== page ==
When it comes to wall color, dark gray walls go against my instinct for wall color that reflects — rather than absorbs — natural light. That usually means colors with light to medium values. Lately, though, as I’ve focused on gray in the kitchen, perhaps as a prelude to repainting mine, and I started looking at how gray is used in other rooms, some of which feel as dark as storm clouds.
There are myriad descriptive names for gray walls. Apart from the generalized Gustavian gray (which varies from pale to dark) or pearl gray, Benjamin Moore offers Stormy Sky, Bullock Gray, Kendall Charcoal and Trout Gray to name a few that, in my monitor. Those looked close to the handsome winter-white-and gray hue [top and below] by Atlanta designer Amy D. Morris. The picture clearly shows that the space isn’t enormous. So taking the walls dark creates the aura of coziness that’s oh-so-dramatic against the contrasting mass of white in the curtains, upholstered furniture and carpet. Silver-framed botanical prints play a supporting role in breaking up the wall color.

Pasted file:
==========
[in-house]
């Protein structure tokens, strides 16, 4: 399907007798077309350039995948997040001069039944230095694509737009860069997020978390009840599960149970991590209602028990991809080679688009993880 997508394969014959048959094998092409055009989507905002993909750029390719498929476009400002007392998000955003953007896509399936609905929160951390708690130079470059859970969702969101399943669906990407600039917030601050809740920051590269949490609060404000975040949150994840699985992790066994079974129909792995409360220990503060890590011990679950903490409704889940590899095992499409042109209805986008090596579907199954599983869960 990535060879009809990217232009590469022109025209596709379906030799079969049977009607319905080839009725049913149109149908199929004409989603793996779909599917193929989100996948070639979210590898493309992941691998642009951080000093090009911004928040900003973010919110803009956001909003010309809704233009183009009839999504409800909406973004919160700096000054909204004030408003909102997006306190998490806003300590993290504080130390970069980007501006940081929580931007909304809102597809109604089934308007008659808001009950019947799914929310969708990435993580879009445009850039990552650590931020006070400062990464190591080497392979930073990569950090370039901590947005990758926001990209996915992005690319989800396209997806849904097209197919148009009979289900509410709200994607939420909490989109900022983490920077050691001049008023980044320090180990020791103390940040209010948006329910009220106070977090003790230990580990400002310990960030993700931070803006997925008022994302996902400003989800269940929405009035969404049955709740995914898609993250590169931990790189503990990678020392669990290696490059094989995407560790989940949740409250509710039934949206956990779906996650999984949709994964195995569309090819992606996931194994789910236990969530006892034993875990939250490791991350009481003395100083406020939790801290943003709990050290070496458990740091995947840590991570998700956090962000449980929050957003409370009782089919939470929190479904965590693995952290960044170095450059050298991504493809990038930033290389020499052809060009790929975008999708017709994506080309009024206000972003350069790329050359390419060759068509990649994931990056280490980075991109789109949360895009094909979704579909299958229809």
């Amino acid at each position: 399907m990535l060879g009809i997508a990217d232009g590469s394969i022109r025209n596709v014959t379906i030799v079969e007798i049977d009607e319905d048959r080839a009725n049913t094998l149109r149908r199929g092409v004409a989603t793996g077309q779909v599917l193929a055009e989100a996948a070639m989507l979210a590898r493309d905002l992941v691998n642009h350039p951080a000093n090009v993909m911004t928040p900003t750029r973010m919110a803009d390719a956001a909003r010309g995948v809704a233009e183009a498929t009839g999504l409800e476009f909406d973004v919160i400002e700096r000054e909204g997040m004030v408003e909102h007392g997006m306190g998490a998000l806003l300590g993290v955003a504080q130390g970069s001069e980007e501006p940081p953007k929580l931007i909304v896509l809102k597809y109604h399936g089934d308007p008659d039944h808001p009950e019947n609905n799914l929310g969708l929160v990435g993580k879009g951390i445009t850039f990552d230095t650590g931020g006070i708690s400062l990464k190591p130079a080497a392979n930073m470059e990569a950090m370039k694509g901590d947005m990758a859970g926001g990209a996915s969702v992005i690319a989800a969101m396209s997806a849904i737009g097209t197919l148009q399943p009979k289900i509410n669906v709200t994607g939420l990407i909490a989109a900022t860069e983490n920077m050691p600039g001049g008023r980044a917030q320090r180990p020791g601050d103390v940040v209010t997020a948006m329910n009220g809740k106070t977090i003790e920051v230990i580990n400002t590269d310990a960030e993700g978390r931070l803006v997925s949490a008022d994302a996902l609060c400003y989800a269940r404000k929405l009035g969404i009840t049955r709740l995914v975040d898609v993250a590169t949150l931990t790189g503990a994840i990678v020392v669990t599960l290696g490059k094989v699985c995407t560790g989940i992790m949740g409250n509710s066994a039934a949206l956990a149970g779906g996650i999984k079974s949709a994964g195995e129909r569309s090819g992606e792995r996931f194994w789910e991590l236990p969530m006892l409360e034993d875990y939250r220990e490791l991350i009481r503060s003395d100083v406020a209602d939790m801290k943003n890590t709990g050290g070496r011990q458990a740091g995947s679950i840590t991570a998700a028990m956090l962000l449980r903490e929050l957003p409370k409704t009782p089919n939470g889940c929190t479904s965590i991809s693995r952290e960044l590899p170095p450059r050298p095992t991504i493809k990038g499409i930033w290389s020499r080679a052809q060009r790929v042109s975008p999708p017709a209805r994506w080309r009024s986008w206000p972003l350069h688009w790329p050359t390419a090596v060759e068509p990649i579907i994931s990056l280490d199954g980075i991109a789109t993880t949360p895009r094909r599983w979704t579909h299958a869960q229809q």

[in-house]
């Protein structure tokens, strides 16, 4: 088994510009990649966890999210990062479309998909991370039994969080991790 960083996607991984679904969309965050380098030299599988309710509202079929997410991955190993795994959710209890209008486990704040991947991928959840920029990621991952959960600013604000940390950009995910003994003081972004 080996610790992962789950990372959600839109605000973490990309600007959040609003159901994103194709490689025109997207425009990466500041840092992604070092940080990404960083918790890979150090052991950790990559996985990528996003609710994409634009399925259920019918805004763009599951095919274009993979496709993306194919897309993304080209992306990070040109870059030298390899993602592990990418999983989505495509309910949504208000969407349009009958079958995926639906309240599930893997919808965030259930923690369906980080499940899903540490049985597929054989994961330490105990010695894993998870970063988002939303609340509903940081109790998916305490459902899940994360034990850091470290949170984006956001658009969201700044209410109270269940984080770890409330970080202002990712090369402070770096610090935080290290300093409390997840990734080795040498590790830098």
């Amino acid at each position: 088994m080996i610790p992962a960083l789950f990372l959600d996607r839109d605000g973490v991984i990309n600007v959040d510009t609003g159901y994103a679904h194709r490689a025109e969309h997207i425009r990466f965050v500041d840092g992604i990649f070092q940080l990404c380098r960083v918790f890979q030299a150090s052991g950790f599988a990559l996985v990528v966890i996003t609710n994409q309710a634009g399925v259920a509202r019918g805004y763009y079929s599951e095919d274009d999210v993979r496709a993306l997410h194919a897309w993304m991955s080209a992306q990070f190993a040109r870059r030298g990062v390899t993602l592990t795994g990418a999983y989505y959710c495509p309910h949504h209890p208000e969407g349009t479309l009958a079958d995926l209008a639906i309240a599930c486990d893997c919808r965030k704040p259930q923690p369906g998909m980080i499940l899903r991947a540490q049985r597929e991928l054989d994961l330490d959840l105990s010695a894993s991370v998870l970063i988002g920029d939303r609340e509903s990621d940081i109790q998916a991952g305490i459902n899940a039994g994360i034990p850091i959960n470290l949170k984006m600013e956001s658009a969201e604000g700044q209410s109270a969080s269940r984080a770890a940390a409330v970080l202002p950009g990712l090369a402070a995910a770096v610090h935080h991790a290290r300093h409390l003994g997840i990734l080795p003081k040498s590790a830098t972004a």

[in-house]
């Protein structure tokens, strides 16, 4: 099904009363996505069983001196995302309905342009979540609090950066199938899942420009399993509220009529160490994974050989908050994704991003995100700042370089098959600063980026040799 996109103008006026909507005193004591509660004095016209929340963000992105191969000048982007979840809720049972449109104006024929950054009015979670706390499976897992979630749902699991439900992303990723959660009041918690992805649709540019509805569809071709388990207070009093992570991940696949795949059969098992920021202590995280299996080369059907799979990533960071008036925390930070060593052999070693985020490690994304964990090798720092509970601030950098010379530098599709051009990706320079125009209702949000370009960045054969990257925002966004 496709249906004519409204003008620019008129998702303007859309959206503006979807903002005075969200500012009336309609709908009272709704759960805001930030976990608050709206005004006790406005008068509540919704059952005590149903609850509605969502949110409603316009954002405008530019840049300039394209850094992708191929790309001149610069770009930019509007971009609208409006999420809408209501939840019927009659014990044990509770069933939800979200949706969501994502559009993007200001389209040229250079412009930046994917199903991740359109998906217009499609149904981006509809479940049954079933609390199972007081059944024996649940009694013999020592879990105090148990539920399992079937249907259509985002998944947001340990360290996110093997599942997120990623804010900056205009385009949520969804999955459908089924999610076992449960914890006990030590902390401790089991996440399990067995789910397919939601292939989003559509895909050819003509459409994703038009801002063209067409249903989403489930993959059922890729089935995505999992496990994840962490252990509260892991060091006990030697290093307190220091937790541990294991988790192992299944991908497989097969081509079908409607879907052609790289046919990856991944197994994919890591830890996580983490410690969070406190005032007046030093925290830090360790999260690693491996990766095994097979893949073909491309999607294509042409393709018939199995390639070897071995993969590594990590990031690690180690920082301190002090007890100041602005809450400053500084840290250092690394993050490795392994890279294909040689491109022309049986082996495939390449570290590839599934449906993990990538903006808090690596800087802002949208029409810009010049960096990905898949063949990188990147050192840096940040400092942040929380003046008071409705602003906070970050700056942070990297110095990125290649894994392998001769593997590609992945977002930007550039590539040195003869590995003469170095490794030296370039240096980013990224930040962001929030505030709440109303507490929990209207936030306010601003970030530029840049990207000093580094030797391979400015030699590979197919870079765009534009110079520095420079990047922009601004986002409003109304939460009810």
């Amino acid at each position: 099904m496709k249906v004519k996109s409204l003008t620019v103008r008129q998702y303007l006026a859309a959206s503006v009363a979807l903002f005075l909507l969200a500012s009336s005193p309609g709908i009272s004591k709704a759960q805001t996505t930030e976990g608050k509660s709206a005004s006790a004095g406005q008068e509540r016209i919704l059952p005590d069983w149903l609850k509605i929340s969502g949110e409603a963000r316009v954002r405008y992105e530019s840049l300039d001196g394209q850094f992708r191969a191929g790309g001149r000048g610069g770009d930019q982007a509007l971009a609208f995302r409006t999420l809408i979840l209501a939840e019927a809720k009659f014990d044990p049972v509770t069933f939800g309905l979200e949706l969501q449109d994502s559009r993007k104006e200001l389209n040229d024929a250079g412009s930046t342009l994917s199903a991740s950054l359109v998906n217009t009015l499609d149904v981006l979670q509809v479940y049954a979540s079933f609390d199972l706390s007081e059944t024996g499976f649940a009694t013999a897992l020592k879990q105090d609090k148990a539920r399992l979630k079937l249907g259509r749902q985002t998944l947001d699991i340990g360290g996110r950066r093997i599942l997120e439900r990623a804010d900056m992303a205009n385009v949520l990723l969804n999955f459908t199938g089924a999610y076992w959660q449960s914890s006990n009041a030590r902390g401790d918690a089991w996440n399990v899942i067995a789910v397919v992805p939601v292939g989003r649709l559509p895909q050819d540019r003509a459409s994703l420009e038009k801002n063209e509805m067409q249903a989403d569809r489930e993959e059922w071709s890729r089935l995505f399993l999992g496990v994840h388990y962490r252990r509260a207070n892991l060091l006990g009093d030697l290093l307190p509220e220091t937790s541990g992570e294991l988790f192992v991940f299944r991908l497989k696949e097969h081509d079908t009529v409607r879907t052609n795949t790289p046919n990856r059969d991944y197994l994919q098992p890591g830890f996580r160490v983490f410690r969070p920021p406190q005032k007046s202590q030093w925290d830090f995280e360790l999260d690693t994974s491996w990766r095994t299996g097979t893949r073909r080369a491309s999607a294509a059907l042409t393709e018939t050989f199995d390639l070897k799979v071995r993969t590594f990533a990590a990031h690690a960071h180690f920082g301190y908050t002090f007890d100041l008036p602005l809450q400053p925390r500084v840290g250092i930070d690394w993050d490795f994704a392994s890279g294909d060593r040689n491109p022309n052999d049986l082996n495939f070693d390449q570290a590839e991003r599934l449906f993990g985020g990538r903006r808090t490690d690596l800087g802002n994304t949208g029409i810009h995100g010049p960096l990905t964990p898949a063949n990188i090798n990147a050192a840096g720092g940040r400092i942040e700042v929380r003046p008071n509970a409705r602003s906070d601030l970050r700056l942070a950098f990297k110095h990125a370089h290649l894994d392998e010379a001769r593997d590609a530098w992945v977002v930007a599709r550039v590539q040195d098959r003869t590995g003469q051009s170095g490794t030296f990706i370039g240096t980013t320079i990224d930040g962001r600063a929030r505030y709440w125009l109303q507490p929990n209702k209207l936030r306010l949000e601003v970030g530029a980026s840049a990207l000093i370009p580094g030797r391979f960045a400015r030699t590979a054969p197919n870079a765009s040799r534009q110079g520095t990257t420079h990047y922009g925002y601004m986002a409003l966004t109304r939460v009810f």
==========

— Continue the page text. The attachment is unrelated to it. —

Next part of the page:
Another view exposes the differences in gray that relate to undertones, at least in my monitor. For me, the walls appear to have more of a taupe and green undertone than the ottoman fabric, though they blend. Does it look that way to you too?
While the walls of my former apartment bath were painted with Farrow & Ball’s Lamp Room Gray, they don’t seem quite as dark. But they are dark enough to work the contrast with the ’60s white tile and vintage pedestal sink.
A room with similar dark sophistication also has white ceiling, floor and upholstery, which provides the required contrast. But the twist is the use of shamrock green draperies — an accent color that screams. I so admire the luxe way designer Kay Douglass’ silk curtain panels break on the floor and all their custom-ness. But that’s truly eclipsed by how that green on those curtains seem to pull this otherwise wintery room right into the month of March.
(Source: Amy D. Morris, Veranda)
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